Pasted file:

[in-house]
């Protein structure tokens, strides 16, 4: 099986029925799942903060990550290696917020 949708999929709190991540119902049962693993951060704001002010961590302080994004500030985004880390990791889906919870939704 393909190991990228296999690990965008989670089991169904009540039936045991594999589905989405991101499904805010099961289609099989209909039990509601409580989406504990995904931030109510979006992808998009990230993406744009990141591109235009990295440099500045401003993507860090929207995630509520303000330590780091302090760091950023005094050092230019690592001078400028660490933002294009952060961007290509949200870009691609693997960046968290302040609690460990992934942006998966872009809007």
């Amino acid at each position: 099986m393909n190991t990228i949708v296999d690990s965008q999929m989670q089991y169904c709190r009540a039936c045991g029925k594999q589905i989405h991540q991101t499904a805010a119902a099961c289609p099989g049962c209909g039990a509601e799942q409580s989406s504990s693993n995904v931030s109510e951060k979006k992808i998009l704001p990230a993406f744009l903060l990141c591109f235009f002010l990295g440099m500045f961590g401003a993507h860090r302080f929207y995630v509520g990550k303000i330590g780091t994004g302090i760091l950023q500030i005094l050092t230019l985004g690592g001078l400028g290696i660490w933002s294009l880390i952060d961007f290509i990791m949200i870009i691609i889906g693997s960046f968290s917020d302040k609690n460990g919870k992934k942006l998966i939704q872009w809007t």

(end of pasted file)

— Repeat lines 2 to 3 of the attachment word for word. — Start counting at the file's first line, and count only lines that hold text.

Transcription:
């Protein structure tokens, strides 16, 4: 099986029925799942903060990550290696917020 949708999929709190991540119902049962693993951060704001002010961590302080994004500030985004880390990791889906919870939704 393909190991990228296999690990965008989670089991169904009540039936045991594999589905989405991101499904805010099961289609099989209909039990509601409580989406504990995904931030109510979006992808998009990230993406744009990141591109235009990295440099500045401003993507860090929207995630509520303000330590780091302090760091950023005094050092230019690592001078400028660490933002294009952060961007290509949200870009691609693997960046968290302040609690460990992934942006998966872009809007």
């Amino acid at each position: 099986m393909n190991t990228i949708v296999d690990s965008q999929m989670q089991y169904c709190r009540a039936c045991g029925k594999q589905i989405h991540q991101t499904a805010a119902a099961c289609p099989g049962c209909g039990a509601e799942q409580s989406s504990s693993n995904v931030s109510e951060k979006k992808i998009l704001p990230a993406f744009l903060l990141c591109f235009f002010l990295g440099m500045f961590g401003a993507h860090r302080f929207y995630v509520g990550k303000i330590g780091t994004g302090i760091l950023q500030i005094l050092t230019l985004g690592g001078l400028g290696i660490w933002s294009l880390i952060d961007f290509i990791m949200i870009i691609i889906g693997s960046f968290s917020d302040k609690n460990g919870k992934k942006l998966i939704q872009w809007t």